As the hope of a visa for Brazil had died, I booked my tickets back through the US and left Port of Spain on the 7th of October by BWIA flight. My hosts Zahid, Zubair Bakhsh and Zayd Husayn all came to meet me at the airport before leaving.

After an hour’s flight, we landed in an airport of a former British colony Antigua, and after a little wait we departed for New York. I had 3 days stay in New York before returning to London. This will be mentioned in my next article.

The interpretation of the dream that I saw in London before leaving had now come true. According to dream interpreters, flying in the air refers to the completion of one’s wishes, but sliding down the rope referred to the fact that my wishes would not be fulfilled. And this is exactly what happened. I had wished to travel to Brazil but had to change my plans and go straight to America. This was Allah’s will, and all praise to Him that my travels were safe, and I reached home without any severe difficulties..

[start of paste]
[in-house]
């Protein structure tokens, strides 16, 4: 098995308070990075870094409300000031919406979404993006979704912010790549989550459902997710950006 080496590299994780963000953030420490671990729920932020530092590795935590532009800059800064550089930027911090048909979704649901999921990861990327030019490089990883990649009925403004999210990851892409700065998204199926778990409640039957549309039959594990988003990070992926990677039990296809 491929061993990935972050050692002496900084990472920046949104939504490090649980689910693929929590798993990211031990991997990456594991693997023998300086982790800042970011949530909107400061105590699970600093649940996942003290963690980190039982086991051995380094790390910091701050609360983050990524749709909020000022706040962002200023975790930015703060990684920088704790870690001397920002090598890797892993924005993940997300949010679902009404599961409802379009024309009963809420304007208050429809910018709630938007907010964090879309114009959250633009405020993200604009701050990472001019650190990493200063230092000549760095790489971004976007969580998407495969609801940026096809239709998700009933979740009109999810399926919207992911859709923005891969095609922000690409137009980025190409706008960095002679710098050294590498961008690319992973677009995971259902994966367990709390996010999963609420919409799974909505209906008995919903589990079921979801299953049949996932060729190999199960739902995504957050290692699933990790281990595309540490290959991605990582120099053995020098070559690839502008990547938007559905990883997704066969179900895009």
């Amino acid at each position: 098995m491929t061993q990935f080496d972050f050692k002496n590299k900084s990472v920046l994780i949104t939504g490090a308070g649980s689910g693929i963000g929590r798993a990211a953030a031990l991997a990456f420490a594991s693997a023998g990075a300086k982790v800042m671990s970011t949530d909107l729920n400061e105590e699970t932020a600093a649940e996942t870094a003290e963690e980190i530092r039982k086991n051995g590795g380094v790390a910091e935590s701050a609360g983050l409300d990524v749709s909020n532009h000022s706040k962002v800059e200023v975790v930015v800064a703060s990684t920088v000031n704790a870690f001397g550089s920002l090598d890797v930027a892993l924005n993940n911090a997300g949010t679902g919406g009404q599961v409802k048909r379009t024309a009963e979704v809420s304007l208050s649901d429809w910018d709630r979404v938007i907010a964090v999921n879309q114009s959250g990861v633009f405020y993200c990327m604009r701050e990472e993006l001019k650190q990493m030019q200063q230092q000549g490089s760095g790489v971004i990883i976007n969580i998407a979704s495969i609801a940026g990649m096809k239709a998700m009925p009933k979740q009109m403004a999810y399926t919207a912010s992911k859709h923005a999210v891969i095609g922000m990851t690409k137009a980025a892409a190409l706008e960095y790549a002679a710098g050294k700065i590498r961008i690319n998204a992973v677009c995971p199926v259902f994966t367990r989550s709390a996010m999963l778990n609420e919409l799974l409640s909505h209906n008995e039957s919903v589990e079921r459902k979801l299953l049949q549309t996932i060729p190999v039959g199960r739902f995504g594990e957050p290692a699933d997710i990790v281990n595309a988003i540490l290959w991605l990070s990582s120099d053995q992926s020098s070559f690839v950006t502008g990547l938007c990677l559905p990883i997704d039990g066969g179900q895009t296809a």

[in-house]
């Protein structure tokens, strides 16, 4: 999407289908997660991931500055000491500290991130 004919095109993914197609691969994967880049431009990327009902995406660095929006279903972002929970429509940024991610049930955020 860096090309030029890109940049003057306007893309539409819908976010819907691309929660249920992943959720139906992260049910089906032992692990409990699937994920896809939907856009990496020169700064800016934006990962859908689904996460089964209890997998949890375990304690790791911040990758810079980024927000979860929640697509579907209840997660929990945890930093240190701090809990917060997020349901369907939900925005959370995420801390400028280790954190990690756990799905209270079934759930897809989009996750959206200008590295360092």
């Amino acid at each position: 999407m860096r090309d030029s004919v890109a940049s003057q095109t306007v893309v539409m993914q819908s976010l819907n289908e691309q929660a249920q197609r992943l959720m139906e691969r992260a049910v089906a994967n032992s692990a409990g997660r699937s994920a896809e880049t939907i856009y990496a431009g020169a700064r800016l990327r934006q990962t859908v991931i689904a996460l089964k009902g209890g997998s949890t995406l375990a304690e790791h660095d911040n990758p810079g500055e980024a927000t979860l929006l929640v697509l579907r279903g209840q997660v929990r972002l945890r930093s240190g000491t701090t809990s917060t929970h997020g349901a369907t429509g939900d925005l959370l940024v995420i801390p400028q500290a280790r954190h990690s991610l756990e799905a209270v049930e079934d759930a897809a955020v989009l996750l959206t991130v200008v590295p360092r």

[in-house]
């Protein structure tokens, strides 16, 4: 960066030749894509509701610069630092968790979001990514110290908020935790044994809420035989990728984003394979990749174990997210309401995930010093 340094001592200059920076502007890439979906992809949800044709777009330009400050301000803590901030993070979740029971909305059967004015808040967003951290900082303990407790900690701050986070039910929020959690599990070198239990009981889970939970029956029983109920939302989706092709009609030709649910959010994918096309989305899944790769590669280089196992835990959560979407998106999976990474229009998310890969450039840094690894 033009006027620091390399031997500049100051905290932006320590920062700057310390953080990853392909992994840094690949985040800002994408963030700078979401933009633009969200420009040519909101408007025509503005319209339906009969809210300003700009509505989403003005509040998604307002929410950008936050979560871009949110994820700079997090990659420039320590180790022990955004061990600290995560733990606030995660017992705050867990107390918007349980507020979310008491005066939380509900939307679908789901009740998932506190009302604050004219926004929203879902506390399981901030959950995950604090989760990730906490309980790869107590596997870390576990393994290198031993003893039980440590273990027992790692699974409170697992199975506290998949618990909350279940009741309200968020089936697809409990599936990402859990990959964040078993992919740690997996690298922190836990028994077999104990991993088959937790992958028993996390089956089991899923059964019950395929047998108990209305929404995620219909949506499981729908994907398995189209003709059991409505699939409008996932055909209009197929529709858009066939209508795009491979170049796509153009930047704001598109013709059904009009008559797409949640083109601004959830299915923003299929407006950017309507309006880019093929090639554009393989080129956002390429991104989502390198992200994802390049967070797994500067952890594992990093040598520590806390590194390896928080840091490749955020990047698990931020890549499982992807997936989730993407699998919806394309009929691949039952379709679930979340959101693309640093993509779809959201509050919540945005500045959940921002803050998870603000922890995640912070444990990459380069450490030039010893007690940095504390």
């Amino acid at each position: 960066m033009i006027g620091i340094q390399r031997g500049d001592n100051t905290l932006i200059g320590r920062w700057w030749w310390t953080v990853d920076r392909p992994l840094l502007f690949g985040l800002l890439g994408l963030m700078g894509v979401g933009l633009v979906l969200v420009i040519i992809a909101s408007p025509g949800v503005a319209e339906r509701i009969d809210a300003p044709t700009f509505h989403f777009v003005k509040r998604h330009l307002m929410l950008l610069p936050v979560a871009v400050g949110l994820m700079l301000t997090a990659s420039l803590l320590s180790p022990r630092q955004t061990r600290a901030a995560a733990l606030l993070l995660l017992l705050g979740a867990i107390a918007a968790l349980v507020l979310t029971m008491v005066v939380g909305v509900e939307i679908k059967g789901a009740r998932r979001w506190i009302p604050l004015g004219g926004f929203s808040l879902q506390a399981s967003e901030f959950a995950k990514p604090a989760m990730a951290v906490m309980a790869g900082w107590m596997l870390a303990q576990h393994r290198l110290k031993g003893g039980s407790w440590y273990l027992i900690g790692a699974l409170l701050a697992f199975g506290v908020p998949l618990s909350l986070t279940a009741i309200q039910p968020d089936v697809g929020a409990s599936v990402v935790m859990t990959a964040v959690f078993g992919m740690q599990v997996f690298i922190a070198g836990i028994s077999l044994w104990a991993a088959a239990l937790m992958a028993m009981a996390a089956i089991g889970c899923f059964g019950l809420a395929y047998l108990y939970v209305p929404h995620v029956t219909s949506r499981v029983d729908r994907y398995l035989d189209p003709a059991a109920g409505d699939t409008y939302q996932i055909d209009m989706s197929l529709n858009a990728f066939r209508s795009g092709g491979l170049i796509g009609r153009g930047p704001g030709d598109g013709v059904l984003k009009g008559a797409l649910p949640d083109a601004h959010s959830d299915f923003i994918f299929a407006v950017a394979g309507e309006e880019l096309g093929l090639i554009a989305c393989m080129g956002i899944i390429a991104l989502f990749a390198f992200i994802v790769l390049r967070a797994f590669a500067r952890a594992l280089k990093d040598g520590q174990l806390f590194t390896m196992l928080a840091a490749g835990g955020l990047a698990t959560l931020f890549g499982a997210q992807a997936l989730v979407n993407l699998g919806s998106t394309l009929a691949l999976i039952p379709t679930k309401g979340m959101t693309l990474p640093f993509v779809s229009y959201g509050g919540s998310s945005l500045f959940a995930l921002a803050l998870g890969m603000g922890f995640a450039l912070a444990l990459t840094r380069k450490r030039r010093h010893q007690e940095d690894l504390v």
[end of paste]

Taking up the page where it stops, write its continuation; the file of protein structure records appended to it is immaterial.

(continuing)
4. First travel to New York

On the 7th of October 1977 I reached New York from Trinidad in the afternoon. The maternal cousin of my wife Dr Atiyyah Khan and her husband Javed had moved there a year before from Pakistan and they became my hosts for 3 days. Dr Atiyyah Khan was busy in her professional duty and her husband took me to visit different places.

The World Trade Centre which was the largest building of the US (before the incident of 2001) was a building of 110 levels. A fast lift would take people in less than a minute up to the 107 level and it would cause the same effect to the ears as taking a flight. We could see from the top floor the four corners of the city as well as Liberty Island on which stands the Statue of Liberty, and also the Empire State Building which was the tallest building before the World Trade Centre was built.